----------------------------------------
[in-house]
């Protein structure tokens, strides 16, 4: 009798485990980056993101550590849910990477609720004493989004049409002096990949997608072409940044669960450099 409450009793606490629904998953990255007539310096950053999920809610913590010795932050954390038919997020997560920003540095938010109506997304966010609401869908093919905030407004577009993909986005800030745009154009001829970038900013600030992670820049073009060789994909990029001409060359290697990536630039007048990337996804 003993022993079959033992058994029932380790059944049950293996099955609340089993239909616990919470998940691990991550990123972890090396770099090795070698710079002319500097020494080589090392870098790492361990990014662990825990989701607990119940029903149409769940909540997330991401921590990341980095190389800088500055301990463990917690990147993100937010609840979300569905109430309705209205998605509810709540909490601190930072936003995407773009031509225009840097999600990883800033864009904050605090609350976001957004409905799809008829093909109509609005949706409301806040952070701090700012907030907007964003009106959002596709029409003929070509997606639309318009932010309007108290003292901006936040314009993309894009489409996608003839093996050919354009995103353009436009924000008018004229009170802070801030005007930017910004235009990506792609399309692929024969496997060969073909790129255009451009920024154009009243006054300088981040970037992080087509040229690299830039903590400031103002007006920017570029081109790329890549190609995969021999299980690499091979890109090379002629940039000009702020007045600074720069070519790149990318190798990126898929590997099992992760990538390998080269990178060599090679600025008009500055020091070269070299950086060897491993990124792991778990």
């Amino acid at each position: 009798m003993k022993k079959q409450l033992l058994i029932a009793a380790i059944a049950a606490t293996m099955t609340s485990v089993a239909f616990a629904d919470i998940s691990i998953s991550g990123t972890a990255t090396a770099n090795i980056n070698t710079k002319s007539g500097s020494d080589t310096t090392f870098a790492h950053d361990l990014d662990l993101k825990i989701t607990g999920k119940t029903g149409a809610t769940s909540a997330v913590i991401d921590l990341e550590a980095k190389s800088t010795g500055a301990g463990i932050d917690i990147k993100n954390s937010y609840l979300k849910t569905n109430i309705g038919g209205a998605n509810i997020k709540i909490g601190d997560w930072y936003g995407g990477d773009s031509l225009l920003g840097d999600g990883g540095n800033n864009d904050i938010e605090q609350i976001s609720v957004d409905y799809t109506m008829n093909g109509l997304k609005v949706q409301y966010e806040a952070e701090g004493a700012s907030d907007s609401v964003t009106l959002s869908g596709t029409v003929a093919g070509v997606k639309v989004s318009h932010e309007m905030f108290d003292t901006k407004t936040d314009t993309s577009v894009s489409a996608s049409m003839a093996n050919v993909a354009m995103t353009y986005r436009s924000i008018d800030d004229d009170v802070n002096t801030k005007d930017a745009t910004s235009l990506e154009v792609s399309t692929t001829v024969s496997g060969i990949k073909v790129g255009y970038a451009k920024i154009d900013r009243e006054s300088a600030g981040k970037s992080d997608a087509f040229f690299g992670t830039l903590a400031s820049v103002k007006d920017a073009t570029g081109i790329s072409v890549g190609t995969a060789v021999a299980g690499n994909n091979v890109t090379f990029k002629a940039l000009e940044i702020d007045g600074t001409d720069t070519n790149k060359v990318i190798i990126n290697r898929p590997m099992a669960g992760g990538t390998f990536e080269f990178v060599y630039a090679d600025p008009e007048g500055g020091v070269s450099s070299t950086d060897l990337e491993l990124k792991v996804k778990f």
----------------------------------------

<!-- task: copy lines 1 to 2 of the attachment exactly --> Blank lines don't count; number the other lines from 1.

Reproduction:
[in-house]
């Protein structure tokens, strides 16, 4: 009798485990980056993101550590849910990477609720004493989004049409002096990949997608072409940044669960450099 409450009793606490629904998953990255007539310096950053999920809610913590010795932050954390038919997020997560920003540095938010109506997304966010609401869908093919905030407004577009993909986005800030745009154009001829970038900013600030992670820049073009060789994909990029001409060359290697990536630039007048990337996804 003993022993079959033992058994029932380790059944049950293996099955609340089993239909616990919470998940691990991550990123972890090396770099090795070698710079002319500097020494080589090392870098790492361990990014662990825990989701607990119940029903149409769940909540997330991401921590990341980095190389800088500055301990463990917690990147993100937010609840979300569905109430309705209205998605509810709540909490601190930072936003995407773009031509225009840097999600990883800033864009904050605090609350976001957004409905799809008829093909109509609005949706409301806040952070701090700012907030907007964003009106959002596709029409003929070509997606639309318009932010309007108290003292901006936040314009993309894009489409996608003839093996050919354009995103353009436009924000008018004229009170802070801030005007930017910004235009990506792609399309692929024969496997060969073909790129255009451009920024154009009243006054300088981040970037992080087509040229690299830039903590400031103002007006920017570029081109790329890549190609995969021999299980690499091979890109090379002629940039000009702020007045600074720069070519790149990318190798990126898929590997099992992760990538390998080269990178060599090679600025008009500055020091070269070299950086060897491993990124792991778990």